The Principles of Games

July 31, 2019

Recently I have been looking into the principles of games and as you can imagine there are lots of varying ideas about this subject. I feel that if you boil it all down however there are some fundamental principles that most games have in common.


What do you have to do? What is the purpose of the game? For example:


Games tend to include some sort of challenge to the players knowledge or skills that they are driven to overcome. In games like say football or basketball you could consider things like scoring a goal or a point as presenting a challenge to the player that is repeated throughout the course of the game. Challenges in games can be macro, such as winning the entire game or series, or micro, such as scoring a point, winning a round, or destroying an enemy player.


What will get in the way? Obstacles could be things like opponents, enemies, or traps. In computer based games obstacles may do things like reduce the health of the player or set the player back in some way. Obstacles pave the wave for granular defeats such as losing players or points.


The opposite to obstacles, rewards could be things like simply the scoring of points as you play along. Rewards may also include things like picking up special objects to gain some sort of advantage / prestige etc. Receiving awards along the way makes the overall journey of playing the game more enjoyable.

Triumph / Victory

How do you succeed in the game? This closely relates to the objective of the game, however I feel that the triumph or victory is more about the players actual experience of winning. What will happen for the player after the player wins? For example, perhaps they will receive a trophy or have their name listed in the top scores, etc…

Failure / Defeat

If the player doesn’t win, how does the player fail? This can closely relate to the obstacles however normally obstacles relate more to granular levels of what may eventuate to be the overall/ultimate defeat. I think that when designing a game the consideration of how the game will end can be a good place to start. For example will the game have a short or long game play? What will mark the end of the game?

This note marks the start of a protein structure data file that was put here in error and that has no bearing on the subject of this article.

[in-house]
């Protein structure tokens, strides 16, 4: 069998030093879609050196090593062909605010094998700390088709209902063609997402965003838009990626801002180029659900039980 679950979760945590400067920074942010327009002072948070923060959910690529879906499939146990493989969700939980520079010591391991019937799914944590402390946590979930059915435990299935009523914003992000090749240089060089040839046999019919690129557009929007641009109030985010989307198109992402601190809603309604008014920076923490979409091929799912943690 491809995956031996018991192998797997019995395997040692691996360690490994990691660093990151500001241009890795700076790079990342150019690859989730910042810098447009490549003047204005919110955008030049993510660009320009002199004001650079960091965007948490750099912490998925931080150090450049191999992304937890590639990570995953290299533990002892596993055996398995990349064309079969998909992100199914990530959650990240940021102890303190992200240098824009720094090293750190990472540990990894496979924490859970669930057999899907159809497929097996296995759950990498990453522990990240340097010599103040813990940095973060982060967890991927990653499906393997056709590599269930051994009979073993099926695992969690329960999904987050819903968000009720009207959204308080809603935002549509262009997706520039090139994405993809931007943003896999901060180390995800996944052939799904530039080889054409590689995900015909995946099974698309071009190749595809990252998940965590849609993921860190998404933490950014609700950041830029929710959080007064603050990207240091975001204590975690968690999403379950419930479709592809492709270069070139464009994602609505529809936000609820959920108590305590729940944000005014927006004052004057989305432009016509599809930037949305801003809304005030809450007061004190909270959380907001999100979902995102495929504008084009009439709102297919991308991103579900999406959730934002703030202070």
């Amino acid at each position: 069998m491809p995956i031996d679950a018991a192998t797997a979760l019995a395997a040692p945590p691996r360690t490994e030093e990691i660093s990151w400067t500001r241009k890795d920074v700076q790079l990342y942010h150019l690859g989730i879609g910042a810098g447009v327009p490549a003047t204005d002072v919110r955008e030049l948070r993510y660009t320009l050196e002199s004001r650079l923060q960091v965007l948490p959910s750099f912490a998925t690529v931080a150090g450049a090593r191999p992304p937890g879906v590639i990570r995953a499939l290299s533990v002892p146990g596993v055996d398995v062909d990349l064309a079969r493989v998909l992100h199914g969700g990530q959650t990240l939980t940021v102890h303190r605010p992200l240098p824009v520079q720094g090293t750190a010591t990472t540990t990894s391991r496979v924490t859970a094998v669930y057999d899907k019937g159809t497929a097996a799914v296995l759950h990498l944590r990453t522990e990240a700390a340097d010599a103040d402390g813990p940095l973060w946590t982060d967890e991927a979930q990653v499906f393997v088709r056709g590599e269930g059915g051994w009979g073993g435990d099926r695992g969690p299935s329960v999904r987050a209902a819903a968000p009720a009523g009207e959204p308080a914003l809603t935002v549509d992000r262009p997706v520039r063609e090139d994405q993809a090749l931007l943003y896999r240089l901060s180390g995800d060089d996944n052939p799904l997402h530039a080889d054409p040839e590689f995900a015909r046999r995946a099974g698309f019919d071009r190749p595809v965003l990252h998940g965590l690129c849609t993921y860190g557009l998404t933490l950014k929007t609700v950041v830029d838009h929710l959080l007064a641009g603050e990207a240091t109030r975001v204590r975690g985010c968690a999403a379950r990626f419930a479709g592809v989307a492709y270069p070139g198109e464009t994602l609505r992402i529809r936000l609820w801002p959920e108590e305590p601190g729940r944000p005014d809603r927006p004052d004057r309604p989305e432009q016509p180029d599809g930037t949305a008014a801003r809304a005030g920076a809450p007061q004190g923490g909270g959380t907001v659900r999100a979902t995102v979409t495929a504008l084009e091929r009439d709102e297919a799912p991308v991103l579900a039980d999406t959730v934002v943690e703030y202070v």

And, although I wouldn’t class these as a fundamental to most games, there are plenty of other principles of games that are worth exploring, such as:


The nature of the story, particularly in some computer games for example is obviously very important. The story and characters etc can help players relate to the game through feelings like empathy, anger, and curiosity etc.


I find it interesting to consider the Hero’s Journey and how these principles can be incorporated into games. When you think about it most stories and movies follow a similar format in that usually there is usually some sort of grand objective with obstacles and challenges to overcome as well as rewards and losses along the way.

Pace / Timing

Most games, stories, and movies tend to pace the way they move through the different emotional spaces. Action is often punctuated with slower moments of drama. This can help build suspense for example, and can also allow the player to have time to recoup before the next wave of action. Sometimes players also like to have moments in the game to explore the environment or play around in a more casual way without the feeling of pressure.

Game Play

To me game play is about those other aspects which make a game a game and make the experience of playing the game enjoyable and fulfilling. I find it interesting how varied games can be. Game play may include things like:

Controls / Feel

Particularly for computer games most people will agree that how the game ‘feels’ to play is very important. For example if the controls for a computer based game player are highly responsive and smooth this can make the game pleasurable to play in and of itself (and vice versa).

Mechanics / Rules

The mechanics or rules which the game adheres to tends to ground the game and hold it all together, like the entire universe, premise, or schema of the game. For this reason it is generally seen as best practice to maintain consistency and follow familiar and plausible conventions as much as possible. That said however if you look closely you will notice that many games do tend to bend the rules a bit here and there. This is often used to help make certain situations in the game work better, and is usually handled with subtlety.

Losing Makes You Want to Play More

One of my work colleagues mentioned this point to me and I think it is a pretty good one (thanks Will), and I guess it relates to the earlier principle of challenge. Of course a game is not fun or addictive if you win it relatively easily. Losing a game has that antagonising and challenging effect that provokes the player to want to keep playing. Players get bored easily if they usually win and people tend to seek out games and opponents that are either better than them or at their level.

Of course these are just my own ideas and I am far from an expert on this subject matter. Please feel welcome to get in touch at if you would like to share any ideas or if you feel I have missed anything important.